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UK Government: Saving Money & Getting Value?

Gartner blogger, Andrea Di Maio, provides a very comprehensive overview to the recent refocusing of the UK Government’s IT strategy. In his entry, UK IT Strategy Sets the Pace for All European Governments, But Can They Deliver?, he summarises the headline announcements for making savings:

reusing more;
breaking down large projects into smaller chunks;
opening procurement to smaller vendors; and,
pushing on open source adoption.

In addition to the above, he reports that there is a focus on centralisation with the G-Cloud strategy led by a CIO Delivery Board and new applications built by third parties on the Directgov framework.

Karl Flinders from Computer Weekly in his article, Will government IT be better without an oligopoly?, focuses upon the opening up of opportunities to smaller companies. He argues that procurement has in the past been rather lazy and tended to focus on the larger vendors, which have presided over some cataclysmic project failures. The Coalition are, apparently, keen to open up IT procurement to smaller companies although there is scepticism about whether this is genuine and if this will create a management headache.

Across many sources that Flinders quotes there is little concensus as to whether using smaller suppliers is desirable or, indeed, possible. Smaller companies seem to think this is a good idea and larger ones quibble about ability to deliver and economies of scale. No surprises there, then.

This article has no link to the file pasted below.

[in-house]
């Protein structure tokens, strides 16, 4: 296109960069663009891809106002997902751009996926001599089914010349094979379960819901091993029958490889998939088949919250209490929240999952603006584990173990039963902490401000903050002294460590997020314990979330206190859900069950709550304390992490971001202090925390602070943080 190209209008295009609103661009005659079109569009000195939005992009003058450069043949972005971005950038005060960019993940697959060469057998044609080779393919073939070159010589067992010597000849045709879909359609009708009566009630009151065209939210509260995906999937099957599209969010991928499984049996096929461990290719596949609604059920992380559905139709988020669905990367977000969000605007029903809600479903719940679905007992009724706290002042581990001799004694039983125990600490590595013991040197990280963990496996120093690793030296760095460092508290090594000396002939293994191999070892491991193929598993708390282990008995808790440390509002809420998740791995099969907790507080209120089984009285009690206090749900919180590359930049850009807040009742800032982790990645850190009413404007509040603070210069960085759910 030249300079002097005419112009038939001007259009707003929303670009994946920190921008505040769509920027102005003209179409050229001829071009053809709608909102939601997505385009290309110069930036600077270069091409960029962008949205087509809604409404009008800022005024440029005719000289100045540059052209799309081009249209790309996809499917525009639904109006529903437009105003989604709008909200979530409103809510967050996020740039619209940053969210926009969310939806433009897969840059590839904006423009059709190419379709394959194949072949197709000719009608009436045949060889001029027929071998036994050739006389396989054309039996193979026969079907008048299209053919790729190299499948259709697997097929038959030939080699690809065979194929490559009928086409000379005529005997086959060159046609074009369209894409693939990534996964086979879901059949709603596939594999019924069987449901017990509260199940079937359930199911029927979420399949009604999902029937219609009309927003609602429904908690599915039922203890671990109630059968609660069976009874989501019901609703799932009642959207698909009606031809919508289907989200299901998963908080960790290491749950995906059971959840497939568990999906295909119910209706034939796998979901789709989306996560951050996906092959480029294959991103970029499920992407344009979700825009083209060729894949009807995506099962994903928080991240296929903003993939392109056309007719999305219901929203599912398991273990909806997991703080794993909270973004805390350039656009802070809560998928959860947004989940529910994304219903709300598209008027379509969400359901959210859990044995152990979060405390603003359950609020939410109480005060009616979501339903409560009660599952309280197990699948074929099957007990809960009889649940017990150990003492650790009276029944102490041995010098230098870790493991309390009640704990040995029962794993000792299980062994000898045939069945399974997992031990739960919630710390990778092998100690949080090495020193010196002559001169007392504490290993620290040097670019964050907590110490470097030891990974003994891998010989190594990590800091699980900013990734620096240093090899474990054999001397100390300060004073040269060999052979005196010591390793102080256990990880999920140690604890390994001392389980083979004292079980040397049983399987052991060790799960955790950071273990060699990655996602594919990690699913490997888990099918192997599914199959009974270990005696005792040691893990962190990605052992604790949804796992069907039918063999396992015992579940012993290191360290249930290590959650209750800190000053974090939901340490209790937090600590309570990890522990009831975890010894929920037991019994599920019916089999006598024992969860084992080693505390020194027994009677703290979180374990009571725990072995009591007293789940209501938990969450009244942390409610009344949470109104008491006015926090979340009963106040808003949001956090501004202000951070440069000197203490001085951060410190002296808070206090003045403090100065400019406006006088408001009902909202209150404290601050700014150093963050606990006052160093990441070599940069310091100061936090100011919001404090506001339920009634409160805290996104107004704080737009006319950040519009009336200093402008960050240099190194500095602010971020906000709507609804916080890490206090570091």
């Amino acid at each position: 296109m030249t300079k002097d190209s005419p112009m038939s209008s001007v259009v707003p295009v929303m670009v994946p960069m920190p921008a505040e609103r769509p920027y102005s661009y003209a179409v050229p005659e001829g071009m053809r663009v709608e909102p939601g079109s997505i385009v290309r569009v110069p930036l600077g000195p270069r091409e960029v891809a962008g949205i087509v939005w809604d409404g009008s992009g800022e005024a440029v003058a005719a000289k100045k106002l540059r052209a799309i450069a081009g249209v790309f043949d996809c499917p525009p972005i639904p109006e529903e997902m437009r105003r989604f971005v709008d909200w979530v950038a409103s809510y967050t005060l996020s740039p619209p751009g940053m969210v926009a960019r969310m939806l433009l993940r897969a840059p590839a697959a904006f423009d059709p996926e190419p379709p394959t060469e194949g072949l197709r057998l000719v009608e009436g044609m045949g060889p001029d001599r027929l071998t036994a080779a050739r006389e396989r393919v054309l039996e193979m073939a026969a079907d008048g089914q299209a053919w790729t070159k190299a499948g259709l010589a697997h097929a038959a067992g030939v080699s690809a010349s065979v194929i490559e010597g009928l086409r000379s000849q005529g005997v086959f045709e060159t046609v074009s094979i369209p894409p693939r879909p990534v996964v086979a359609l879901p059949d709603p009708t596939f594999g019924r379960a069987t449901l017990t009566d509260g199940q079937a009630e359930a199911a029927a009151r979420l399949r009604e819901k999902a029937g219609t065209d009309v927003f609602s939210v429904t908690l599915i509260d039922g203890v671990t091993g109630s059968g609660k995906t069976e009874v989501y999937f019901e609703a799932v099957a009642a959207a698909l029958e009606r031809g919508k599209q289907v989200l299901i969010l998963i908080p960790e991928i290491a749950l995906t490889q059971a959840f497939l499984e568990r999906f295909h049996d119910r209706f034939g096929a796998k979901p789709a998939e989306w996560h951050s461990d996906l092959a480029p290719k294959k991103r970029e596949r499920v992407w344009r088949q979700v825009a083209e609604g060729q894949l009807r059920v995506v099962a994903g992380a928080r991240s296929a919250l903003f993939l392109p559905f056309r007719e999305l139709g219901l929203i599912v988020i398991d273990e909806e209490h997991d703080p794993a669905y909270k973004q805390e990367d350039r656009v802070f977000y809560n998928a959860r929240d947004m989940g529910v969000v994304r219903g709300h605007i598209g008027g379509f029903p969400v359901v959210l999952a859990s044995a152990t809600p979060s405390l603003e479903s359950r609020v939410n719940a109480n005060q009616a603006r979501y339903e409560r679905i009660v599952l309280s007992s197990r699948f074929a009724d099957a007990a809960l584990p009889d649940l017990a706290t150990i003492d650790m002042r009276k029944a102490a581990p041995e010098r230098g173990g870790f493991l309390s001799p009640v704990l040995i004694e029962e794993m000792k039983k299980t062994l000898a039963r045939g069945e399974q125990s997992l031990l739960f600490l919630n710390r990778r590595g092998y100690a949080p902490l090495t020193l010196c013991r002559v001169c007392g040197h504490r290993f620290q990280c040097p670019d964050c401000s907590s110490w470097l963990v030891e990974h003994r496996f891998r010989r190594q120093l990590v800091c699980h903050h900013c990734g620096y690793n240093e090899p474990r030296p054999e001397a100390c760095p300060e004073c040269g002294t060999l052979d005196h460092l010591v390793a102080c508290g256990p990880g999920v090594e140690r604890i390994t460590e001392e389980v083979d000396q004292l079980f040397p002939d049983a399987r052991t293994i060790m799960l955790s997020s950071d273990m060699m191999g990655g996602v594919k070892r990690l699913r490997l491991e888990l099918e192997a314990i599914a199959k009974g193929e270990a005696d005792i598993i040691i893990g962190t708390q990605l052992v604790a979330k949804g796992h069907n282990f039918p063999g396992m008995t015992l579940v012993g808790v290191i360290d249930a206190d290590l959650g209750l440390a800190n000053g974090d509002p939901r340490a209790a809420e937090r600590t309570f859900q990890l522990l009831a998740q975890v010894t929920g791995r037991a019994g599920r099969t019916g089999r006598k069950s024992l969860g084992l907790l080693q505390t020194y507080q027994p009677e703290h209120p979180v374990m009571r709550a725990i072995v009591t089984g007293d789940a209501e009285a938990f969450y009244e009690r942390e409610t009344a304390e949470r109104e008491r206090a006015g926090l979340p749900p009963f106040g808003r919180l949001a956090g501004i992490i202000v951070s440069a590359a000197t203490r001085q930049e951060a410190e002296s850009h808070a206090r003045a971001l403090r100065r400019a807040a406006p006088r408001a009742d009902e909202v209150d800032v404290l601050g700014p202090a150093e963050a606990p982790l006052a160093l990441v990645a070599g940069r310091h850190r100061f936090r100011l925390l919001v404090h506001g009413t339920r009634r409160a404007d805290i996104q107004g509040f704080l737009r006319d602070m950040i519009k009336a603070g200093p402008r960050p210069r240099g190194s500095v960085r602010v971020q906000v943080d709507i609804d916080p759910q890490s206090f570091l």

To open up the market to a bit of real competition seems to make a great deal of sense but Flinders cautions:

But whether the opening up of contracts to more suppliers improves government IT and makes financial sense is less certain.

A cynic may point out that after haemorrhaging money from a number of projects conducted by large providers, it can’t get much worse. Surely?

Domain has worked with government departments and the horrors predicted by purveyors of doom are certainly not our experience. Perhaps we are just not big enough to waste money on such a scale?

Gartner’s Di Maio concludes by noting that the next phase is about increasing harmonisation and centralisation in:

how infrastructure is procured and utilized;
how projects are architected;
how IT services are sourced; and,
how technical standards are selected and enforced.

I think it is crucial that a proper strategy is implemented with a focus on delivering value to the taxpayer and rewarding those who have successfully delivered in government and not rewarding others for their failure(s). Smaller companies like Domain are agile enough to offer good value for money and, frankly, failure for them could mean financial ruin so there is incentive in bucket-loads.

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